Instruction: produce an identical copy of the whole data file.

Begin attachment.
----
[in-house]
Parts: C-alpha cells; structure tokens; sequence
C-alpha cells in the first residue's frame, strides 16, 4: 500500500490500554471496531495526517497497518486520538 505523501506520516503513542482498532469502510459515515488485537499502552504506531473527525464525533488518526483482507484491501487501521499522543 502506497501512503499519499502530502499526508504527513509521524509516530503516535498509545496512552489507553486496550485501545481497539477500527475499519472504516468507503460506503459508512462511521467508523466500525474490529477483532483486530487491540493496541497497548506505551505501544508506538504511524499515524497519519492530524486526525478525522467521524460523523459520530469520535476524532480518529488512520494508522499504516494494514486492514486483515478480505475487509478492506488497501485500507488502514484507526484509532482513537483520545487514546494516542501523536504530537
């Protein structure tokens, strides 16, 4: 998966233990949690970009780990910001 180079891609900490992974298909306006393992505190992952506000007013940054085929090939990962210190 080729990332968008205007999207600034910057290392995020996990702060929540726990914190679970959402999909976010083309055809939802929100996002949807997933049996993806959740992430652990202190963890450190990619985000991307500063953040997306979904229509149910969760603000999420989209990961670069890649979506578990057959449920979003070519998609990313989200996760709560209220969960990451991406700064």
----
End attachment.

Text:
[in-house]
Parts: C-alpha cells; structure tokens; sequence
C-alpha cells in the first residue's frame, strides 16, 4: 500500500490500554471496531495526517497497518486520538 505523501506520516503513542482498532469502510459515515488485537499502552504506531473527525464525533488518526483482507484491501487501521499522543 502506497501512503499519499502530502499526508504527513509521524509516530503516535498509545496512552489507553486496550485501545481497539477500527475499519472504516468507503460506503459508512462511521467508523466500525474490529477483532483486530487491540493496541497497548506505551505501544508506538504511524499515524497519519492530524486526525478525522467521524460523523459520530469520535476524532480518529488512520494508522499504516494494514486492514486483515478480505475487509478492506488497501485500507488502514484507526484509532482513537483520545487514546494516542501523536504530537
């Protein structure tokens, strides 16, 4: 998966233990949690970009780990910001 180079891609900490992974298909306006393992505190992952506000007013940054085929090939990962210190 080729990332968008205007999207600034910057290392995020996990702060929540726990914190679970959402999909976010083309055809939802929100996002949807997933049996993806959740992430652990202190963890450190990619985000991307500063953040997306979904229509149910969760603000999420989209990961670069890649979506578990057959449920979003070519998609990313989200996760709560209220969960990451991406700064």